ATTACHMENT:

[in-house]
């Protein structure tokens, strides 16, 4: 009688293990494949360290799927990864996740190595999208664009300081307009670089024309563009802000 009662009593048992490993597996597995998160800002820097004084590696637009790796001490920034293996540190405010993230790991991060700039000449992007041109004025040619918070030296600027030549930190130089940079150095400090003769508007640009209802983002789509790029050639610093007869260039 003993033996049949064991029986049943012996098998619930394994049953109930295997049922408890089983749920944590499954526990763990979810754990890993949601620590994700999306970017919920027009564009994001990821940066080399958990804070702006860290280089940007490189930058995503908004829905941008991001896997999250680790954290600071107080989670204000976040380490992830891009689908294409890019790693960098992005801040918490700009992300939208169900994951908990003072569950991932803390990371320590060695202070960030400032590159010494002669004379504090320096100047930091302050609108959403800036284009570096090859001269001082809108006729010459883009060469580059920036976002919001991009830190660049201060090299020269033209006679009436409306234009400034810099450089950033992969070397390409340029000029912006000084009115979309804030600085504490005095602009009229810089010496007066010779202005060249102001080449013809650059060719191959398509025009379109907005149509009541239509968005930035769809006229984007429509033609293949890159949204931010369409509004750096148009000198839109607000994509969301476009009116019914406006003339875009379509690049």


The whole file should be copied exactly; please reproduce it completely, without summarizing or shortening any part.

[in-house]
């Protein structure tokens, strides 16, 4: 009688293990494949360290799927990864996740190595999208664009300081307009670089024309563009802000 009662009593048992490993597996597995998160800002820097004084590696637009790796001490920034293996540190405010993230790991991060700039000449992007041109004025040619918070030296600027030549930190130089940079150095400090003769508007640009209802983002789509790029050639610093007869260039 003993033996049949064991029986049943012996098998619930394994049953109930295997049922408890089983749920944590499954526990763990979810754990890993949601620590994700999306970017919920027009564009994001990821940066080399958990804070702006860290280089940007490189930058995503908004829905941008991001896997999250680790954290600071107080989670204000976040380490992830891009689908294409890019790693960098992005801040918490700009992300939208169900994951908990003072569950991932803390990371320590060695202070960030400032590159010494002669004379504090320096100047930091302050609108959403800036284009570096090859001269001082809108006729010459883009060469580059920036976002919001991009830190660049201060090299020269033209006679009436409306234009400034810099450089950033992969070397390409340029000029912006000084009115979309804030600085504490005095602009009229810089010496007066010779202005060249102001080449013809650059060719191959398509025009379109907005149509009541239509968005930035769809006229984007429509033609293949890159949204931010369409509004750096148009000198839109607000994509969301476009009116019914406006003339875009379509690049």